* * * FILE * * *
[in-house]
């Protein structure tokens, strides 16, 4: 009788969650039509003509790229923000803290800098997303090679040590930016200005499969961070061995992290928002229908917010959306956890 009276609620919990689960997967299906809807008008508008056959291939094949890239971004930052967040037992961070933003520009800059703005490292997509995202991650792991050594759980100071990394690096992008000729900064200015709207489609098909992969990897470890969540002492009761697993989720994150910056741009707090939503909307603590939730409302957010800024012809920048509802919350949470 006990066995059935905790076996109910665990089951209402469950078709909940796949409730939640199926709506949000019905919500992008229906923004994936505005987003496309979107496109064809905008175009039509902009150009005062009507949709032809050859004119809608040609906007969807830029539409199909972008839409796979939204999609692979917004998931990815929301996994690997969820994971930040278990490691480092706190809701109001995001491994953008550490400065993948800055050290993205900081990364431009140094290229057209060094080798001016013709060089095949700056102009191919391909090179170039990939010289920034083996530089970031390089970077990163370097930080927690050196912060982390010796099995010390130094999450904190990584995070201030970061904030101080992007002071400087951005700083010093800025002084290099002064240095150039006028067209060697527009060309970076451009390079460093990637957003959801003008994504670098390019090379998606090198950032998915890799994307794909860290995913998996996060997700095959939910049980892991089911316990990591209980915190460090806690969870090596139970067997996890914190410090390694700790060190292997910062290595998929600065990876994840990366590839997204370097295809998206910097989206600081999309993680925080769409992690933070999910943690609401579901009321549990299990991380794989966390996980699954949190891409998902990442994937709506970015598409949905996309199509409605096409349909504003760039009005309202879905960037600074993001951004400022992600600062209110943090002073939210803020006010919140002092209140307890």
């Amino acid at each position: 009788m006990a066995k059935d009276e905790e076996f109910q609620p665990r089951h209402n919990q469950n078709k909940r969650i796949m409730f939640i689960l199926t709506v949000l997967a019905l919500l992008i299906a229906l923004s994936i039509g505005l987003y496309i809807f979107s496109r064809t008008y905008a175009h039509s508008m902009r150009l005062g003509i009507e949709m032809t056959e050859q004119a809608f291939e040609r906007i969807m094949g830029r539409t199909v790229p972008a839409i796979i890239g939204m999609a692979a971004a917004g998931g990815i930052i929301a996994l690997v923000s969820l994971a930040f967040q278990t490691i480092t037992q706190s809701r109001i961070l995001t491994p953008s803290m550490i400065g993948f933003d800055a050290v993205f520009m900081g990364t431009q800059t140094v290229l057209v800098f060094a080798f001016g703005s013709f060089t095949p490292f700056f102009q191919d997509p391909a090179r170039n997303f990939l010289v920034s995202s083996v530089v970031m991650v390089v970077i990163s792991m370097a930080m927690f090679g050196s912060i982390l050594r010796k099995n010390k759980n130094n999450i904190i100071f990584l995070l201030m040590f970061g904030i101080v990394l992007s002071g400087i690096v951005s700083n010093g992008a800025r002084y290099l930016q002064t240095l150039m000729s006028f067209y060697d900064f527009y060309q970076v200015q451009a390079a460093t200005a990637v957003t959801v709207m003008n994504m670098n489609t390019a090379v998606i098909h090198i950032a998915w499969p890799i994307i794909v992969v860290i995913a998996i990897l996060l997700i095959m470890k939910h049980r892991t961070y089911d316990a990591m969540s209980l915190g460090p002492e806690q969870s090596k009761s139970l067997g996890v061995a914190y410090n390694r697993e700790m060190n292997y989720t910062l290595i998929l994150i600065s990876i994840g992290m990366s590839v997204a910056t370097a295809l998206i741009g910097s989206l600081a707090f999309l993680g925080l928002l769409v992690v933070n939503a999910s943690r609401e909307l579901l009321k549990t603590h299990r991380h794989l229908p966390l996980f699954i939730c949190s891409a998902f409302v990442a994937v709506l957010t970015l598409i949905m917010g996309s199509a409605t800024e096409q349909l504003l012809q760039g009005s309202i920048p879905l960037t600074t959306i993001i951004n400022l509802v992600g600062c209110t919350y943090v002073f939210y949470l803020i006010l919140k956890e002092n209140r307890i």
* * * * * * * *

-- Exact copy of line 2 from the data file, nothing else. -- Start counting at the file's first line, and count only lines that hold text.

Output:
């Protein structure tokens, strides 16, 4: 009788969650039509003509790229923000803290800098997303090679040590930016200005499969961070061995992290928002229908917010959306956890 009276609620919990689960997967299906809807008008508008056959291939094949890239971004930052967040037992961070933003520009800059703005490292997509995202991650792991050594759980100071990394690096992008000729900064200015709207489609098909992969990897470890969540002492009761697993989720994150910056741009707090939503909307603590939730409302957010800024012809920048509802919350949470 006990066995059935905790076996109910665990089951209402469950078709909940796949409730939640199926709506949000019905919500992008229906923004994936505005987003496309979107496109064809905008175009039509902009150009005062009507949709032809050859004119809608040609906007969807830029539409199909972008839409796979939204999609692979917004998931990815929301996994690997969820994971930040278990490691480092706190809701109001995001491994953008550490400065993948800055050290993205900081990364431009140094290229057209060094080798001016013709060089095949700056102009191919391909090179170039990939010289920034083996530089970031390089970077990163370097930080927690050196912060982390010796099995010390130094999450904190990584995070201030970061904030101080992007002071400087951005700083010093800025002084290099002064240095150039006028067209060697527009060309970076451009390079460093990637957003959801003008994504670098390019090379998606090198950032998915890799994307794909860290995913998996996060997700095959939910049980892991089911316990990591209980915190460090806690969870090596139970067997996890914190410090390694700790060190292997910062290595998929600065990876994840990366590839997204370097295809998206910097989206600081999309993680925080769409992690933070999910943690609401579901009321549990299990991380794989966390996980699954949190891409998902990442994937709506970015598409949905996309199509409605096409349909504003760039009005309202879905960037600074993001951004400022992600600062209110943090002073939210803020006010919140002092209140307890």